How Lupus Affects the Skin

Lupus is an autoimmune disease that can affect many parts of the body, including the joints, kidneys, heart, and lungs. Some of the most visible symptoms of the disease, however, involve the skin.

According to the Lupus Foundation of America, approximately two-thirds of people living with lupus will experience some form of autoimmune-related skin disease. Moreover, anywhere from 40 percent to 70 percent will see a worsening of skin condition when exposed to ultraviolet (UV) rays, either from the sun or artificial sources.

psoriasis on a mid age mans elbow

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There are three main types of skin disorder seen in people with lupus:

  • Chronic cutaneous lupus (discoid lupus)
  • Subacute cutaneous lupus
  • Acute cutaneous lupus

Skin Conditions Associated With Chronic Cutaneous Lupus (Discoid Lupus)

Chronic cutaneous lupus (CCL) is defined by the persistence of the skin condition. The most common form is discoid lupus, characterized by thick, scaly patches of skin that appear most often on the cheeks, nose, and ears. They can also develop on the back of the neck, the upper back, and the back of the hands.

Discoid lesions can either be hypertrophic in appearance (thick and scaly) or veruccous (wart-like). If an outbreak involves an area of the scalp or beard area, it can cause significant hair loss (alopecia). Furthermore, any scarring left behind can make it impossible for the hair to grow back.

Even after the CCL lesions have resolved, they can leave patches of darkened or lightened skin as well as visible atrophy (thinning of the skin).

CCL may be limited to just the skin or hint at a wider, systemic event involving other organ systems. Doctors refer to this as systemic lupus erythematosus (SLE). All told, around 10 percent of persons with discoid lupus will develop SLE.

Discoid lesions are reactive to light, so every effort should be made to avoid sunlight and to use a sunscreen higher than 30 SPF. This is especially important since long-standing lesions may predispose a person to skin cancer.

CCL lesions can typically be treated with corticosteroid creams, ointments, gels, tapes, and solutions.

Skin Conditions Associated With Subacute Cutaneous Lupus

Subacute cutaneous lupus (SCL) is a clinically distinctive type of skin disease characterized by two different types of lesion:

  • Papulosquamous lesions which are psoriasis-like in appearance with red, scaly patches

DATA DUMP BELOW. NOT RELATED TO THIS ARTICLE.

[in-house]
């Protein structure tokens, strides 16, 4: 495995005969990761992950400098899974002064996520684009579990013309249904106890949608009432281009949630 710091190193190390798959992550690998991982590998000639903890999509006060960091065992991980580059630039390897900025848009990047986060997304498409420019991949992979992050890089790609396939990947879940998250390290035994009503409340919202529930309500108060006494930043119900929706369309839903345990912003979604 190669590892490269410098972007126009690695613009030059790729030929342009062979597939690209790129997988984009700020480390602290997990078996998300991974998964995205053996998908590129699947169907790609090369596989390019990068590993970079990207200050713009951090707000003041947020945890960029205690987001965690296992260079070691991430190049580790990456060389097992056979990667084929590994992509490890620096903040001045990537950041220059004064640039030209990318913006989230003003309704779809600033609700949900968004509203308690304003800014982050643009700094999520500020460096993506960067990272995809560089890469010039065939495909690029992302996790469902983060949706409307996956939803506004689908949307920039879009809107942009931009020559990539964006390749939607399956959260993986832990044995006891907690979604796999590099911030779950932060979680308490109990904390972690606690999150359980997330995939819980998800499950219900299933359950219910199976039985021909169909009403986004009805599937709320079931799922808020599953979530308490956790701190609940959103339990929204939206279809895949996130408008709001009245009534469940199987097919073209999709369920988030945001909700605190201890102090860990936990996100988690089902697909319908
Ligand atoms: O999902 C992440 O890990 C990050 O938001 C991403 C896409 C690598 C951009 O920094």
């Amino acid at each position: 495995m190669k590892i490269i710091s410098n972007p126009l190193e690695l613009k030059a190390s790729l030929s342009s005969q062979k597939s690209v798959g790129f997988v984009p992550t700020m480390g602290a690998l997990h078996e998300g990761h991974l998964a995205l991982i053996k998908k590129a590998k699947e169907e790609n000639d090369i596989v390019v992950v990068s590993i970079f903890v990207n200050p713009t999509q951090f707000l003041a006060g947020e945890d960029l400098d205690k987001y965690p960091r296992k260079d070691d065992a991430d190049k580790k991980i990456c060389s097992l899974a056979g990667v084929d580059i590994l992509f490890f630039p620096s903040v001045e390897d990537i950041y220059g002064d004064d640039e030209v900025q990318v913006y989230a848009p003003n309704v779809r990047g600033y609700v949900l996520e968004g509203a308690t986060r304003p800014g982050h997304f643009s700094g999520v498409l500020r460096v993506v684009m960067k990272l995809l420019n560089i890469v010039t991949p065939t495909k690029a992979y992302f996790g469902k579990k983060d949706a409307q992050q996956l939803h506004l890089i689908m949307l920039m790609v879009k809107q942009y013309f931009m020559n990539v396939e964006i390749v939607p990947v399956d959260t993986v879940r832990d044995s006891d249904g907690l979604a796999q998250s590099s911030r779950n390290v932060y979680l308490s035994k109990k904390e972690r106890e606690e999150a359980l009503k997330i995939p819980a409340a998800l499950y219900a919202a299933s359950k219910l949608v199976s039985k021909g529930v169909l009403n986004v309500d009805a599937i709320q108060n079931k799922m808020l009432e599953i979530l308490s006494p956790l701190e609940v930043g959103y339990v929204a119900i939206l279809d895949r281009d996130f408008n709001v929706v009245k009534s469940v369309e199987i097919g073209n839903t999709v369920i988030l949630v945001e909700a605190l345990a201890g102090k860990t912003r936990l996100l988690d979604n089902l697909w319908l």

• Annular lesions which are red and ring-shaped with a slight scaling on the edges

SCL lesions will commonly appear on sun-exposed parts of the body such as the arms, shoulders, neck, trunk, and sometimes the face. The lesions themselves do not itch and are not as commonly associated with SLE.

As with discoid lupus, persons with SCL should avoid sunlight and tanning beds as this will almost invariably worsen the condition. Topical cortisone is also the most common form of treatment.

Skin Conditions Associated With Acute Cutaneous Lupus

Acute cutaneous lupus (ACL) is characterized by flattened areas of red skin that appear on the face in a distinctive, butterfly-shaped pattern (also known as a malar rash). The photosensitive lesions may also develop on the arms, legs, and trunk.

While ACL lesions can sometimes discolor the skin, they generally do not scar. As such, any hair loss that may occur would likely be temporary.

The appearance of ACL lesions is usually symptomatic of SLE and may be accompanied by other skin issues such as hives, oral ulcers, and vasculitis (damaged blood vessels that appear as red or purplish bumps, usually on the lower legs).

Because ACL is often part of a broader, system-wide event, steroids like prednisone may be used to treat inflammation and accompanied by immunosuppressant drugs to dampen the autoimmune response.

9 Sources
Verywell Health uses only high-quality sources, including peer-reviewed studies, to support the facts within our articles. Read our editorial process to learn more about how we fact-check and keep our content accurate, reliable, and trustworthy.
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Additional Reading

By Jeri Jewett-Tennant, MPH
Jeri Jewett-Tennant, MPH, is a medical writer and program development manager at the Center for Reducing Health Disparities.